July 26, 2011
Russia has threatened the Obama administration that it will end cooperation on Iran and prevent the transfer of material to Afghanistan if Congress passes a law criticizing Russian human rights practices.
The White House argues that the U.S.-Russian “reset” of relations has had three positive results: the New START nuclear reductions treaty, Moscow’s cooperation in sanctioning Iran, and approval (for a price) for U.S. military goods to transit Russian territory on the way to Afghanistan. But Russia is now using two of those three points as leverage to pressure the administration to get Congress not to pass a bill that would ban visas for Russian officials implicated in human rights crimes.
The legislation, called the Sergei Magnitsky Rule of Law Accountability Act of 2011, is named after the anti-corruption lawyer who was tortured and died in a Russian prison in 2009. The bill targets his captors, as well as any other Russian officials “responsible for extrajudicial killings, torture, or other gross violations of human rights.”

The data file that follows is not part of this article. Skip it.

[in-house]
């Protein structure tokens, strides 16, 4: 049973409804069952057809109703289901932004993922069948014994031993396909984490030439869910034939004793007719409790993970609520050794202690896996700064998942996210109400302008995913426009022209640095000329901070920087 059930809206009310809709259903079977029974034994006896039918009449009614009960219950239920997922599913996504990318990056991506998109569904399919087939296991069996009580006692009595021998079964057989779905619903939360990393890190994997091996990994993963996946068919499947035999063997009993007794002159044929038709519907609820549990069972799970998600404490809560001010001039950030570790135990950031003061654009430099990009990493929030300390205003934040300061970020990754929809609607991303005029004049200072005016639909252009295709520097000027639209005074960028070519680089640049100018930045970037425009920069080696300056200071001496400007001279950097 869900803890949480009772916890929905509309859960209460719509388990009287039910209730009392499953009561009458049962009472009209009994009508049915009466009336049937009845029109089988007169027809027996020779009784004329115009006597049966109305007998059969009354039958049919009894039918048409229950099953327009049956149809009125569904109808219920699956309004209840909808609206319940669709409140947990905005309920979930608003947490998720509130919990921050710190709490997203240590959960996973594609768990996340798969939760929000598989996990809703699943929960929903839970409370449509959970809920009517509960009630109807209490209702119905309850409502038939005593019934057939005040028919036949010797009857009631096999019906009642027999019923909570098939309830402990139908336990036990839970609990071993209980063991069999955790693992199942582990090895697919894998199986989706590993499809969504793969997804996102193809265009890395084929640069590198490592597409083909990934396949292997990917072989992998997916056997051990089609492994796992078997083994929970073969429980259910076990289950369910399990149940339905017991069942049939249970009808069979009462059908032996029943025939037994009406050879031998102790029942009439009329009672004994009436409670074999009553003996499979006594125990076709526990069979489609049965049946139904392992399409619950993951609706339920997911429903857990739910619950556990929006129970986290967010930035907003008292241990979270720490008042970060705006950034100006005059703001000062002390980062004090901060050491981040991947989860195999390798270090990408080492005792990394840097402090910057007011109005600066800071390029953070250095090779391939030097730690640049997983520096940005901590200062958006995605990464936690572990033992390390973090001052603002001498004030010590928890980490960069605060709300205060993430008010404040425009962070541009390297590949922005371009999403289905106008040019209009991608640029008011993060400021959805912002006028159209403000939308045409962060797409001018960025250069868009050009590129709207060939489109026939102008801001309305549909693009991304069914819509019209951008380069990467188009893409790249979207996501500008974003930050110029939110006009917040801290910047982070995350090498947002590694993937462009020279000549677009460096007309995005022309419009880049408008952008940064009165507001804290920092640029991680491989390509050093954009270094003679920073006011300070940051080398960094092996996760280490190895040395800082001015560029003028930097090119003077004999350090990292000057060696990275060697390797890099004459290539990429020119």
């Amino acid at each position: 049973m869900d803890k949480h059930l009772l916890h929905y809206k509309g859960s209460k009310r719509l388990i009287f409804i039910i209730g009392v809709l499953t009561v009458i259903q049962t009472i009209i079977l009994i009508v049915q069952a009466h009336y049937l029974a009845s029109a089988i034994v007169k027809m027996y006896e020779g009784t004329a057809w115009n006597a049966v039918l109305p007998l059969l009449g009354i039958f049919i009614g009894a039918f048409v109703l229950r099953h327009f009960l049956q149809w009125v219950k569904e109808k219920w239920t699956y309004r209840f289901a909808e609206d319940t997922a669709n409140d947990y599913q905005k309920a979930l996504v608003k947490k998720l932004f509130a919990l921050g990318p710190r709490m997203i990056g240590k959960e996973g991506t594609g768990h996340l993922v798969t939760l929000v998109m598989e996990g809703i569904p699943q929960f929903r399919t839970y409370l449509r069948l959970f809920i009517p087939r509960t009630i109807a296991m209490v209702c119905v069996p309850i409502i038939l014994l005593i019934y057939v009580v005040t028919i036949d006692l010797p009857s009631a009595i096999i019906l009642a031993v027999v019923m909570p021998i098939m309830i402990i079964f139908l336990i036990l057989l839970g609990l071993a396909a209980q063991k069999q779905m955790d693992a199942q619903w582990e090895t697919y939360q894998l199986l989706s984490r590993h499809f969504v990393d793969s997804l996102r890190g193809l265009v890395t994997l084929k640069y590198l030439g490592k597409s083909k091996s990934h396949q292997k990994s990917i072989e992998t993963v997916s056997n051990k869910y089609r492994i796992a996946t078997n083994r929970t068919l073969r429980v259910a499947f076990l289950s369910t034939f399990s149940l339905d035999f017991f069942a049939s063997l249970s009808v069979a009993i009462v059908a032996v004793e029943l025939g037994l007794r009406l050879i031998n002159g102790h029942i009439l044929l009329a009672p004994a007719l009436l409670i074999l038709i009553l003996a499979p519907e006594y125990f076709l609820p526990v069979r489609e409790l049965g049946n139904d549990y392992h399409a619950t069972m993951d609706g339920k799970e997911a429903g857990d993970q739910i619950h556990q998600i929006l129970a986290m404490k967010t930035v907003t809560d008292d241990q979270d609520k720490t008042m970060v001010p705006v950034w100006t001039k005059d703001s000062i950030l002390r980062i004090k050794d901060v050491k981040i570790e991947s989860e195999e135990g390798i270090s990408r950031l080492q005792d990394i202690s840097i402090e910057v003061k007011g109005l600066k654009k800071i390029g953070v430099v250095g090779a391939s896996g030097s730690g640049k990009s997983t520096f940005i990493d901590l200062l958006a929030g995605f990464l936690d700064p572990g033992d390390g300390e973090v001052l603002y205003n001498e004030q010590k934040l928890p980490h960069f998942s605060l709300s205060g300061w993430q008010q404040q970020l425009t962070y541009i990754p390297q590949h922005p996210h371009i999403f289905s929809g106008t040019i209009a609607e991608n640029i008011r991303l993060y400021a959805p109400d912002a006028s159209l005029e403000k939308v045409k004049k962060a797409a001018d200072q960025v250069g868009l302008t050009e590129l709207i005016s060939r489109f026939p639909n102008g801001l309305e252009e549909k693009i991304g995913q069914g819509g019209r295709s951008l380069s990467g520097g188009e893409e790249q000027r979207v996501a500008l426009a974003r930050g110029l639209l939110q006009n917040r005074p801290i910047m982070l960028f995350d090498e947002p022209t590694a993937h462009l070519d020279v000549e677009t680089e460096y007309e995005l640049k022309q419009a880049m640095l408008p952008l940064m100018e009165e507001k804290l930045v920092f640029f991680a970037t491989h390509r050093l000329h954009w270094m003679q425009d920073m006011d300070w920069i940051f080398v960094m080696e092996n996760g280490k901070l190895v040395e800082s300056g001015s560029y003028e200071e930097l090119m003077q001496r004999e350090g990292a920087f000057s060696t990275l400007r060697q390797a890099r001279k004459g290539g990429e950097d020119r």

The administration admitted the Russian threats in its official comments on the bill, obtained by the The Cable.
“Senior Russian government officials have warned us that they will respond asymmetrically if legislation passes,” the document stated. “Their argument is that we cannot expect them to be our partner in supporting sanctions against countries like Iran, North Korea, and Libya, and sanction them at the same time. Russian officials have said that other areas of bilateral cooperation, including on transit Afghanistan, could be jeopardized if this legislation passes.”
This article was posted: Wednesday, July 27, 2011 at 3:23 am